The House of Rimmon

Naaman was a great man in Syria. He had led the king's hosts to victory, and was a valorous man, a man of honor, too, and was rightfully honored by king and country. We remember the story of his healing through the ministry of Elisha, whereby he learned true humility—"and his flesh came again like unto the flesh of a little child, and he was clean." His whole thought was changed by this experience. "And he said, Behold, now I know that there is no God in all the earth, but in Israel." He resolved also that he would no more offer sacrifice to other gods. But there was a ceremony he must go through which he explained thus: "In this thing the Lord pardon thy servant, that when my master goeth into the house of Rimmon to worship there, and he leaneth on my hand, and I bow myself in the house of Rimmon: when I bow down myself in the house of Rimmon, the Lord pardon thy servant in this thing."

Paul makes a clear statement regarding idolatry in his time, saying, "We know that an idol is nothing in the world, and that there is none other God but one." He had already stated the individual relationship of man to God in saying, "But if any man love God, the same is known of him." Applying this to a present day problem, one may see that if any man love God he is necessarily protected by God's love, and even if human belief peoples earth, water, and wind with malevolent agencies, "though there be that are called gods, whether in heaven or in earth," yet to the enlightened mind "there is but one God, the Father." Fear then is reduced to nothingness by every clear recognition that all power belongs to God, and "God is love."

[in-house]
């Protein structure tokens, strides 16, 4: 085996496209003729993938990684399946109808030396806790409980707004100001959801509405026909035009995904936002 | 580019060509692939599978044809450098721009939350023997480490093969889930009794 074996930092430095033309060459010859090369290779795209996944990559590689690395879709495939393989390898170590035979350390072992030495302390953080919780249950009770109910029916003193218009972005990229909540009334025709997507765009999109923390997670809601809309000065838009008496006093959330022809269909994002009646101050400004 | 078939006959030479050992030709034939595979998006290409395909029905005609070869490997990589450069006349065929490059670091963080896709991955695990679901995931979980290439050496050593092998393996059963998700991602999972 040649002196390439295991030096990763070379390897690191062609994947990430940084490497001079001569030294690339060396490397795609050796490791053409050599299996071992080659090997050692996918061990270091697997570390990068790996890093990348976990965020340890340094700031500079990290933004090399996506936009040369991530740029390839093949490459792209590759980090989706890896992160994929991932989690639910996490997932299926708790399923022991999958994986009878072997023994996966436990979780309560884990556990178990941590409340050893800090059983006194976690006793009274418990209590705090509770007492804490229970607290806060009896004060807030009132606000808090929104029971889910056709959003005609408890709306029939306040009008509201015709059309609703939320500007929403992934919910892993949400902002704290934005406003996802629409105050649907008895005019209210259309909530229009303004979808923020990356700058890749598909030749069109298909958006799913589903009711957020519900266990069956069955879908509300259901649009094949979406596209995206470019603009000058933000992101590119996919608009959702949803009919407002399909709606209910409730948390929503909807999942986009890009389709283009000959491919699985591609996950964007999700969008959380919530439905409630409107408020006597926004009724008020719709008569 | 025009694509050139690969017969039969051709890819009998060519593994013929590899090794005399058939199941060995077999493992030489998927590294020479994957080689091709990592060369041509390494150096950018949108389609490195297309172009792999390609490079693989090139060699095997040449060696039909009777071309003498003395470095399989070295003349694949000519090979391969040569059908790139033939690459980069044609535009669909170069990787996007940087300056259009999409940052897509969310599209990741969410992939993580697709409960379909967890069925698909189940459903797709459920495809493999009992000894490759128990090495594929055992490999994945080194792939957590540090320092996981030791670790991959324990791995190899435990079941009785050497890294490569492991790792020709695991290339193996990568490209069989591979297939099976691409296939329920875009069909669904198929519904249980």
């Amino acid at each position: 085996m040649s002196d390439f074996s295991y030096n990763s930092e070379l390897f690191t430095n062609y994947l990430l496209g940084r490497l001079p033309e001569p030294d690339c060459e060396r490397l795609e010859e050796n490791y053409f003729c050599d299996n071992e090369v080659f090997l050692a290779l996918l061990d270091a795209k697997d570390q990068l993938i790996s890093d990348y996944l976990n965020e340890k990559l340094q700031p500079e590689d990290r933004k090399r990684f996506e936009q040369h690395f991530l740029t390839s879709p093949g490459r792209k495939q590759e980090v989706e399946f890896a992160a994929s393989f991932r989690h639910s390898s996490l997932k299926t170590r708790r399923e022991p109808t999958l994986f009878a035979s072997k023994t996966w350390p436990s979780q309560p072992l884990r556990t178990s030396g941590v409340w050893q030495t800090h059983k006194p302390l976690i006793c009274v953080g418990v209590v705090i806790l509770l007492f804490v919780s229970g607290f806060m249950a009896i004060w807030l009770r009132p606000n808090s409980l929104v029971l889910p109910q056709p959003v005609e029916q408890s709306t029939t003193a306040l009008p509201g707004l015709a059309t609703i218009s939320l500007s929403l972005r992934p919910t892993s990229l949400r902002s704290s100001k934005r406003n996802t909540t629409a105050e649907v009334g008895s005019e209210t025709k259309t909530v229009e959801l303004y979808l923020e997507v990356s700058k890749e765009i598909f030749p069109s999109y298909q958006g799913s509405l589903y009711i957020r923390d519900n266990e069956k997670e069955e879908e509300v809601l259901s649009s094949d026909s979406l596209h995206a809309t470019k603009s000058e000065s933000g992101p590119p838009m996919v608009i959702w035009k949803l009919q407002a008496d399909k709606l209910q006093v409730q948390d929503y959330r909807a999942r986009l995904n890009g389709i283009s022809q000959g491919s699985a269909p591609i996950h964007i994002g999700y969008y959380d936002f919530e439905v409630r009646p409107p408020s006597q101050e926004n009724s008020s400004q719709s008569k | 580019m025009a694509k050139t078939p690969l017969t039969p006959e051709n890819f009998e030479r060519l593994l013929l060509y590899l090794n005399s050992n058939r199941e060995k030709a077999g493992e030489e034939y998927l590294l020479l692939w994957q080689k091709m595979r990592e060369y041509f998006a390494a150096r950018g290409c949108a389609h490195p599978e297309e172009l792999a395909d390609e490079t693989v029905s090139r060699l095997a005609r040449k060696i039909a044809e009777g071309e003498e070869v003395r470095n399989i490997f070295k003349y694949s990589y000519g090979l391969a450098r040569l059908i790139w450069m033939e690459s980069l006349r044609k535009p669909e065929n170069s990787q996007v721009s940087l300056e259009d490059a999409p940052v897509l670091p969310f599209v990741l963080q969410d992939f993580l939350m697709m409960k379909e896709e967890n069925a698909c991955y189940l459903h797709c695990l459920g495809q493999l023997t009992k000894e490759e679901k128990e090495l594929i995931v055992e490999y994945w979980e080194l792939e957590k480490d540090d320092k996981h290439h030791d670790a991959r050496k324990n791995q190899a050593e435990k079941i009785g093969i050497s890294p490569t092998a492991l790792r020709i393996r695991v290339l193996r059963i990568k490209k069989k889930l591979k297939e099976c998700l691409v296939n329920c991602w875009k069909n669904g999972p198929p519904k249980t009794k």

Naaman, the soldier, through the healing of his incurable disease, came to know the one God; and the psalmist must have experienced healing who could say: "Bless the Lord, O my soul, and forget not all his benefits: who forgiveth all thine iniquities; who healeth all thy diseases; who redeemeth thy life from destruction; who crowneth thee with lovingkindness and tender mercies." To-day these words can be uttered in truth and gratitude by a great host. Many of them are soldiers, who, like Naaman, find that to be in obedience as the soldier is required to be they must take part in some meaningless ceremonies—he to accompany his master through the rites in the temple of Rimmon, they to submit their bodies to medical rites less cleanly, involving vaccinations and inoculations.

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Light and Gladness
May 18, 1918

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